# Graph Theory 101¶

## What is Graph Theory?¶

Graph Theory is an important branch of mathematics. Graphs are mathematical structures which is used for modelling pairwise relationships between objects. In graph theory terms, these objects are called **vertices** and the relationship two objects is given by **edges** between them. Graphs are primarily of two types – **Directed Graphs** or **Undirected Graphs**. In directed graphs, edges are directed from one vertex to another. While in undirected graphs, edges connect two vertex so that relation is bidirectional.

Directed Graph

Undirected Graph

In above images, circles represent objects while the lines between them represent edges. Edges in directed graph are denoted by arrows while in undirected graph they are simply drawn as lines. In first image, edge “a” relates object “1” to object “2” but not vice versa. While in second image there is no direction associated with edges.

Traversing a graph means moving from one vertex to another using the edges. You can go from one vertex to another only if there is an edge between them. In directed graph we can move only in one direction using an edge. But in undirected graph we can move in both directions.

## An interesting story¶

The city of Königsberg in Prussia (now Kaliningrad, Russia) was situated on both sides of the Pregel River, and included two large islands – Kneiphof and Lomse – which were connected to each other, or to the two mainland portions of the city, by seven bridges. When Carl Gottileb Ehler – a mathematician became mayor of the nearby town, he kept thinking about a single problem: Is there any route that allows you to cross all the seven bridges without crossing any of them more than once?

Here, is the picture of Königsberg. The green shapes denote the bridges.

If you are trying to solve the problem then you are out of luck because such a route does not exist. Next we will see how Euler proved that this problem is impossible to solve.

## Graph Theory is discovered¶

While trying to explain why this problem is impossible to solve, Euler invented a field of mathematics which he called **Geometry of Positions**. Now, know as **Graph Theory**. But for understanding his solution we would need to reformulate the question in terms of graph theory. Let’s do that first.

We can mark the four lands as our objects – A, B, C, D and the bridges connecting them as edges. Since we can use bridges to move in either direction, we use undirected graph for this representation.

Drawing in more familiar way, here is the resulting graph.

So, we can reformulate our problem as follows –

**Is there any way for traversing the graph such that we use each and every edge exactly once?**

## Indegree and Outdegree¶

By definition, **Indegree** of a vertex is the number of edges that are coming towards that vertex and similarly, **Outdegree** is number of edges going out of a vertex. In case of Undirected Graphs, we do not distinguish between indegree and outdegree and simply refer to number of edges connected to a vertex as its **Degree**.

So, in our graph of Königsberg Bridges, degree of A is 5 while that of B, C and D is 3.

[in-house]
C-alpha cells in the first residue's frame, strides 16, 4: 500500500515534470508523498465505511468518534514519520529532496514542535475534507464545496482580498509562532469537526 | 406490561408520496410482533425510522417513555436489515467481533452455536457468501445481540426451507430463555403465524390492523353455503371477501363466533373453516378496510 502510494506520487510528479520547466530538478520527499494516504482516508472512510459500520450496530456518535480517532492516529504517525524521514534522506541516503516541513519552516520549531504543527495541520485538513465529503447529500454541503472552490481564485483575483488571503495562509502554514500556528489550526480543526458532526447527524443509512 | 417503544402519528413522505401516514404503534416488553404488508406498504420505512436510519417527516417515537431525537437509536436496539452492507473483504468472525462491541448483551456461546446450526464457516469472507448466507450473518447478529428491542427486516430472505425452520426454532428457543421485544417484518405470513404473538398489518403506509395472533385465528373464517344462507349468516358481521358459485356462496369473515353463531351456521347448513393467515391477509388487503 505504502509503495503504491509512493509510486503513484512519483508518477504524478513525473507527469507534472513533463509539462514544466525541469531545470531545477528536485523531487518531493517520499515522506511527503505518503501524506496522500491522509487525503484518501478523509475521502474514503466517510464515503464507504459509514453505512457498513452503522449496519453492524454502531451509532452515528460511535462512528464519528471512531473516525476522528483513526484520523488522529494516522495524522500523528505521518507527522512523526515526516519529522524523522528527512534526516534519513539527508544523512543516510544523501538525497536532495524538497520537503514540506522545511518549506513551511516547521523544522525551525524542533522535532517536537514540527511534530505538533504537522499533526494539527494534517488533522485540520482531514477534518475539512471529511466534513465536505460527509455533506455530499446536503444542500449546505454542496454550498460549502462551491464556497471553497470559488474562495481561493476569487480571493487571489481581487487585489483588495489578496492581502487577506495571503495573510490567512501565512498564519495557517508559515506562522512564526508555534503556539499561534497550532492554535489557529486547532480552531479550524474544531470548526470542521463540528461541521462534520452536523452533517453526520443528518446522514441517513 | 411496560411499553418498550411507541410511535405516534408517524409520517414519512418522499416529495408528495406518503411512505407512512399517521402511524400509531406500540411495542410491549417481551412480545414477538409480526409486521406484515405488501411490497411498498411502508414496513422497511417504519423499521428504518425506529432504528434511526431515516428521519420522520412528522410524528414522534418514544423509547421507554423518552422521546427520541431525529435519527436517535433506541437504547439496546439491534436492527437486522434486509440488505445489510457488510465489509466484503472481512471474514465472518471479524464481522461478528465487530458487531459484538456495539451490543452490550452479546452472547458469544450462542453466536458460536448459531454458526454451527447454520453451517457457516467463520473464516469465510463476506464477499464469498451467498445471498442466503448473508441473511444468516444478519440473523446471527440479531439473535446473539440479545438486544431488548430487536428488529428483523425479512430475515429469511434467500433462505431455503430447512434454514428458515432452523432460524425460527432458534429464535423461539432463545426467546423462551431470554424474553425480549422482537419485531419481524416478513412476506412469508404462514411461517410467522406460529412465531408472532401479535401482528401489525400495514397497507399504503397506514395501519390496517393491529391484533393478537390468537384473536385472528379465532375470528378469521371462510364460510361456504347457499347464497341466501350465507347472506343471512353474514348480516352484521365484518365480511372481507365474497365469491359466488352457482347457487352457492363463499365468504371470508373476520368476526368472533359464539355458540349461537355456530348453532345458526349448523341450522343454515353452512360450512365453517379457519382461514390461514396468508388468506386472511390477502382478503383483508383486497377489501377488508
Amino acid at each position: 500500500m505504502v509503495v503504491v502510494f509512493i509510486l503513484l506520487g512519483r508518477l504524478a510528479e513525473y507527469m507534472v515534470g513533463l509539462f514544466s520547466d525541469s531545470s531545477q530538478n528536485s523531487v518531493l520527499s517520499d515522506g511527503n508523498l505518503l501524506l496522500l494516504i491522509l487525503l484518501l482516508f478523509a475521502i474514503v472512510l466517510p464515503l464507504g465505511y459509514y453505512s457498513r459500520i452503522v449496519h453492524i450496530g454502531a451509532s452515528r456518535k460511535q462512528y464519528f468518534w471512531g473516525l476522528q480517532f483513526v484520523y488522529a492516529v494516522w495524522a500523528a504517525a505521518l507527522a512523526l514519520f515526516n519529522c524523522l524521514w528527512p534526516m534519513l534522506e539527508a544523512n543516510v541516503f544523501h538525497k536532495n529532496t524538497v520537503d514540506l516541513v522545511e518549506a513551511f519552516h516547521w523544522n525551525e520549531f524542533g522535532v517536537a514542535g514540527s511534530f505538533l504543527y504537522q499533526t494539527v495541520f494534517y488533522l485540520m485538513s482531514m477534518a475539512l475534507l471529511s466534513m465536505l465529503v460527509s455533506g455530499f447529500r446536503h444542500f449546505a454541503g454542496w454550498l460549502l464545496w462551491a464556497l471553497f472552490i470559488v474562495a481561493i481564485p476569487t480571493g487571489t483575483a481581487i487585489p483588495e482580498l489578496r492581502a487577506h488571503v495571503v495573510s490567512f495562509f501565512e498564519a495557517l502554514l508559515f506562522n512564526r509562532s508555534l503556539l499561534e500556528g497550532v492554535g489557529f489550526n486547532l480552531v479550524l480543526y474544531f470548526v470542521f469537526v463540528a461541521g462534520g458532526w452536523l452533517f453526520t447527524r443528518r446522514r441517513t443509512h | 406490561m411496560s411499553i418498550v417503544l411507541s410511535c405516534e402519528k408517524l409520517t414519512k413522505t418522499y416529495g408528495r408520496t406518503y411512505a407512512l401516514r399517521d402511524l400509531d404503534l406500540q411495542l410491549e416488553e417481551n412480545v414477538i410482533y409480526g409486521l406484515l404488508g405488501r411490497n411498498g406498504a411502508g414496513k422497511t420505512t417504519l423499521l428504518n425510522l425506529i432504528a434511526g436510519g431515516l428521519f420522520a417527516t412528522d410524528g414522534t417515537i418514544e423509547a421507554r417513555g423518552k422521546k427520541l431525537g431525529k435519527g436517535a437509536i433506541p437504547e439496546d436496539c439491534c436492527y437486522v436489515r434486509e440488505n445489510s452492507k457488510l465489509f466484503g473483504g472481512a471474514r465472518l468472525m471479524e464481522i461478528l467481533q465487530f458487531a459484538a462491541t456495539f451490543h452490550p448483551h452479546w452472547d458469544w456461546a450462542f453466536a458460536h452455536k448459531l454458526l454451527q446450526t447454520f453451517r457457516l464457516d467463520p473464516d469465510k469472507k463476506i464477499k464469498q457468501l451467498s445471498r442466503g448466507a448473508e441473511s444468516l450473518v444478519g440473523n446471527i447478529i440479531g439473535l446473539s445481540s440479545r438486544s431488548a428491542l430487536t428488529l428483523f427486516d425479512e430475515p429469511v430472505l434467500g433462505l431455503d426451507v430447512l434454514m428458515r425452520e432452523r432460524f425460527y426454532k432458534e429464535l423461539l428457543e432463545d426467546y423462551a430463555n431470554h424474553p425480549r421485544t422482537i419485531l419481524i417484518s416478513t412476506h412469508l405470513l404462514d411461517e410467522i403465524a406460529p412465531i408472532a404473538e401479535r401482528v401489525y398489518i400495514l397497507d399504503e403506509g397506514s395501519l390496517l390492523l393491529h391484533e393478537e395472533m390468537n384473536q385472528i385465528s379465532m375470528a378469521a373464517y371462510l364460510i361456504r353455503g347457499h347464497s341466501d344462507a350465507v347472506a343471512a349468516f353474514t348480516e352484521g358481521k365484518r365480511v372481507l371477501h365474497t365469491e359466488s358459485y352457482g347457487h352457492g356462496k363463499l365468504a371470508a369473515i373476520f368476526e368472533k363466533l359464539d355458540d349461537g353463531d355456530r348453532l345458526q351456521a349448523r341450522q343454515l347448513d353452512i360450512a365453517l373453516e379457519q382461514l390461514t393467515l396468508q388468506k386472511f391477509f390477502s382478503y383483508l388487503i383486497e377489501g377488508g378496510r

## Finally the solution¶

We can argue that for such a traversal to exist degree of all the vertices except for maybe 2 vertices must be even. That is excluding any two vertices, all the other vertices must have a even degree for the solution to exist.

### Why?¶

Because if we enter a vertex then we must also leave it but we cannot use the same edge that we used to enter it, so we must use a different edge. By this argument we can see that for every vertex we visit, there are two edges that we use. The vertex from which we start traversing and the vertex where we end it are exceptions. Because we start traversing from one vertex without entering it, and we can end our traversal in another vertex without leaving it. Therefore this two vertex need not have an even degree.

In our Königsberg Bridges graph, all the vertices have odd degree, so we cannot traverse the graph in a way that we cross every edge exactly once.

In Euler’s honour, we today call such a traversal of graph as **Eulerian path**. A different but related problem adds extra condition to this traversal that the starting and ending vertex must be the same. This traversal is called a **Eulerian circuit**. For Eulerian circuit to exist in the graph, all the vertices must have even degree. (Because this time we must enter back to the vertex from where we started the traversal).

## Conclusion¶

Graph Theory is a very useful branch of mathematics and has numerous applications in different fields of science. Especially, in computer science graph theory is used extensively in many places. Social Networks use it to represent connections among users. In maps, it is used to represent cities as vertices and roads between them as edges. Also standard graph algorithms like DFS, BFS, Topological Sort are used in various programming tasks.

## References¶

- Seven Bridges of Königsberg – Wikipedia
- Graph Theory – Wikipedia
- How the Königsberg bridge problem changed mathematics – Dan Van der Vieren
- Mathematics | Graph Theory Basics – Set 1 – GeeksforGeeks

This article has been written by my dear friend Ram Nad.